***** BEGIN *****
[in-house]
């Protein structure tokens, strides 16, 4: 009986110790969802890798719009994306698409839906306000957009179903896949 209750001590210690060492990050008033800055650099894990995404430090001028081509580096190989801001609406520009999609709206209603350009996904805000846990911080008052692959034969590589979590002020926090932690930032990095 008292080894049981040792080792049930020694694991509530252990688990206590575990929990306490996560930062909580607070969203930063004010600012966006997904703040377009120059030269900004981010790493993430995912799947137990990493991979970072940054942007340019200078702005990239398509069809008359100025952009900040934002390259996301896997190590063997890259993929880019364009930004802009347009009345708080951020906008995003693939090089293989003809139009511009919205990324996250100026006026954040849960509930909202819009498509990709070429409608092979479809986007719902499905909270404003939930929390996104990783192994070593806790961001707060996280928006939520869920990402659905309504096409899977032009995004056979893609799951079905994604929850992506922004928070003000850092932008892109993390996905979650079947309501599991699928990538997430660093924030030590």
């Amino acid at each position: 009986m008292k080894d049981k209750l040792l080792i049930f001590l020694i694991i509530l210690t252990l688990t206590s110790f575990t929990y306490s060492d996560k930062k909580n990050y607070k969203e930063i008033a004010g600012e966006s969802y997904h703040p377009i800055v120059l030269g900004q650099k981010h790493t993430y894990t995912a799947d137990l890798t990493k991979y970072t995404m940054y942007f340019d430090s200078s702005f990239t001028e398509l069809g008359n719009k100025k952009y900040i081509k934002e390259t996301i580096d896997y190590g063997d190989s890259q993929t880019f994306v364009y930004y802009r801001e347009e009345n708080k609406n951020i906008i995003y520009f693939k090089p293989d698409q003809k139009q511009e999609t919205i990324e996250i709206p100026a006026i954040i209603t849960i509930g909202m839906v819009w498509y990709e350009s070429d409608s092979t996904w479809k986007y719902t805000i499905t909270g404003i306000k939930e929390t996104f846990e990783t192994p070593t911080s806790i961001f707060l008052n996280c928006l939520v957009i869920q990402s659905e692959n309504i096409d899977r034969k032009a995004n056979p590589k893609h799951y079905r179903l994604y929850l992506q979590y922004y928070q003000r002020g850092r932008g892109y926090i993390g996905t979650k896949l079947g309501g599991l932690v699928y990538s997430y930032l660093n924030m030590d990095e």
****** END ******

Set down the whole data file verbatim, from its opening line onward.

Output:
[in-house]
């Protein structure tokens, strides 16, 4: 009986110790969802890798719009994306698409839906306000957009179903896949 209750001590210690060492990050008033800055650099894990995404430090001028081509580096190989801001609406520009999609709206209603350009996904805000846990911080008052692959034969590589979590002020926090932690930032990095 008292080894049981040792080792049930020694694991509530252990688990206590575990929990306490996560930062909580607070969203930063004010600012966006997904703040377009120059030269900004981010790493993430995912799947137990990493991979970072940054942007340019200078702005990239398509069809008359100025952009900040934002390259996301896997190590063997890259993929880019364009930004802009347009009345708080951020906008995003693939090089293989003809139009511009919205990324996250100026006026954040849960509930909202819009498509990709070429409608092979479809986007719902499905909270404003939930929390996104990783192994070593806790961001707060996280928006939520869920990402659905309504096409899977032009995004056979893609799951079905994604929850992506922004928070003000850092932008892109993390996905979650079947309501599991699928990538997430660093924030030590």
């Amino acid at each position: 009986m008292k080894d049981k209750l040792l080792i049930f001590l020694i694991i509530l210690t252990l688990t206590s110790f575990t929990y306490s060492d996560k930062k909580n990050y607070k969203e930063i008033a004010g600012e966006s969802y997904h703040p377009i800055v120059l030269g900004q650099k981010h790493t993430y894990t995912a799947d137990l890798t990493k991979y970072t995404m940054y942007f340019d430090s200078s702005f990239t001028e398509l069809g008359n719009k100025k952009y900040i081509k934002e390259t996301i580096d896997y190590g063997d190989s890259q993929t880019f994306v364009y930004y802009r801001e347009e009345n708080k609406n951020i906008i995003y520009f693939k090089p293989d698409q003809k139009q511009e999609t919205i990324e996250i709206p100026a006026i954040i209603t849960i509930g909202m839906v819009w498509y990709e350009s070429d409608s092979t996904w479809k986007y719902t805000i499905t909270g404003i306000k939930e929390t996104f846990e990783t192994p070593t911080s806790i961001f707060l008052n996280c928006l939520v957009i869920q990402s659905e692959n309504i096409d899977r034969k032009a995004n056979p590589k893609h799951y079905r179903l994604y929850l992506q979590y922004y928070q003000r002020g850092r932008g892109y926090i993390g996905t979650k896949l079947g309501g599991l932690v699928y990538s997430y930032l660093n924030m030590d990095e």